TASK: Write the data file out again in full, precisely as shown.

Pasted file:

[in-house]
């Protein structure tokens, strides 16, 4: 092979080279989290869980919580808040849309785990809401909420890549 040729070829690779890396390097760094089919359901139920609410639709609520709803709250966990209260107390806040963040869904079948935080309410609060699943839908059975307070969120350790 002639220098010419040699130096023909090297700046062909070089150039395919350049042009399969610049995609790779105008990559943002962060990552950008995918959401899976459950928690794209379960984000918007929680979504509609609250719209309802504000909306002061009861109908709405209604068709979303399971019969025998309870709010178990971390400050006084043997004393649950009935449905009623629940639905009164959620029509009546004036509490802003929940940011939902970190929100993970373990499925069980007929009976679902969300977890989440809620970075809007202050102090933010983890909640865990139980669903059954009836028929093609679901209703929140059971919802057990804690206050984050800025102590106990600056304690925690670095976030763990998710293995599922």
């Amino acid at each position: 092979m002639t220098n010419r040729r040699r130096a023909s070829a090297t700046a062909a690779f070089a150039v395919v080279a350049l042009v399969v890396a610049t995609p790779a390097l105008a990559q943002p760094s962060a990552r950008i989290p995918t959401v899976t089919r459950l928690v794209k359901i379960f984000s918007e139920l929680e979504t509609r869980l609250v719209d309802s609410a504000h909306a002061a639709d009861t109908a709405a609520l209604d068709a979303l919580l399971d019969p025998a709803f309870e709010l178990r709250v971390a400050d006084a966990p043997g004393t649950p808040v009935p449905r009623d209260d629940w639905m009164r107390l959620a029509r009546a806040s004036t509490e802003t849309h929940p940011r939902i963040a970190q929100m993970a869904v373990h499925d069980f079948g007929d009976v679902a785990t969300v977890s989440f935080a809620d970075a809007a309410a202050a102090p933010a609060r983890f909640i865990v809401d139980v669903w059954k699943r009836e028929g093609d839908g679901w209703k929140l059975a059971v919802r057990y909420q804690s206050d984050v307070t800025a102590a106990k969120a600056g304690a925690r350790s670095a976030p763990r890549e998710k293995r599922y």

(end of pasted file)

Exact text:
[in-house]
């Protein structure tokens, strides 16, 4: 092979080279989290869980919580808040849309785990809401909420890549 040729070829690779890396390097760094089919359901139920609410639709609520709803709250966990209260107390806040963040869904079948935080309410609060699943839908059975307070969120350790 002639220098010419040699130096023909090297700046062909070089150039395919350049042009399969610049995609790779105008990559943002962060990552950008995918959401899976459950928690794209379960984000918007929680979504509609609250719209309802504000909306002061009861109908709405209604068709979303399971019969025998309870709010178990971390400050006084043997004393649950009935449905009623629940639905009164959620029509009546004036509490802003929940940011939902970190929100993970373990499925069980007929009976679902969300977890989440809620970075809007202050102090933010983890909640865990139980669903059954009836028929093609679901209703929140059971919802057990804690206050984050800025102590106990600056304690925690670095976030763990998710293995599922």
């Amino acid at each position: 092979m002639t220098n010419r040729r040699r130096a023909s070829a090297t700046a062909a690779f070089a150039v395919v080279a350049l042009v399969v890396a610049t995609p790779a390097l105008a990559q943002p760094s962060a990552r950008i989290p995918t959401v899976t089919r459950l928690v794209k359901i379960f984000s918007e139920l929680e979504t509609r869980l609250v719209d309802s609410a504000h909306a002061a639709d009861t109908a709405a609520l209604d068709a979303l919580l399971d019969p025998a709803f309870e709010l178990r709250v971390a400050d006084a966990p043997g004393t649950p808040v009935p449905r009623d209260d629940w639905m009164r107390l959620a029509r009546a806040s004036t509490e802003t849309h929940p940011r939902i963040a970190q929100m993970a869904v373990h499925d069980f079948g007929d009976v679902a785990t969300v977890s989440f935080a809620d970075a809007a309410a202050a102090p933010a609060r983890f909640i865990v809401d139980v669903w059954k699943r009836e028929g093609d839908g679901w209703k929140l059975a059971v919802r057990y909420q804690s206050d984050v307070t800025a102590a106990k969120a600056g304690a925690r350790s670095a976030p763990r890549e998710k293995r599922y």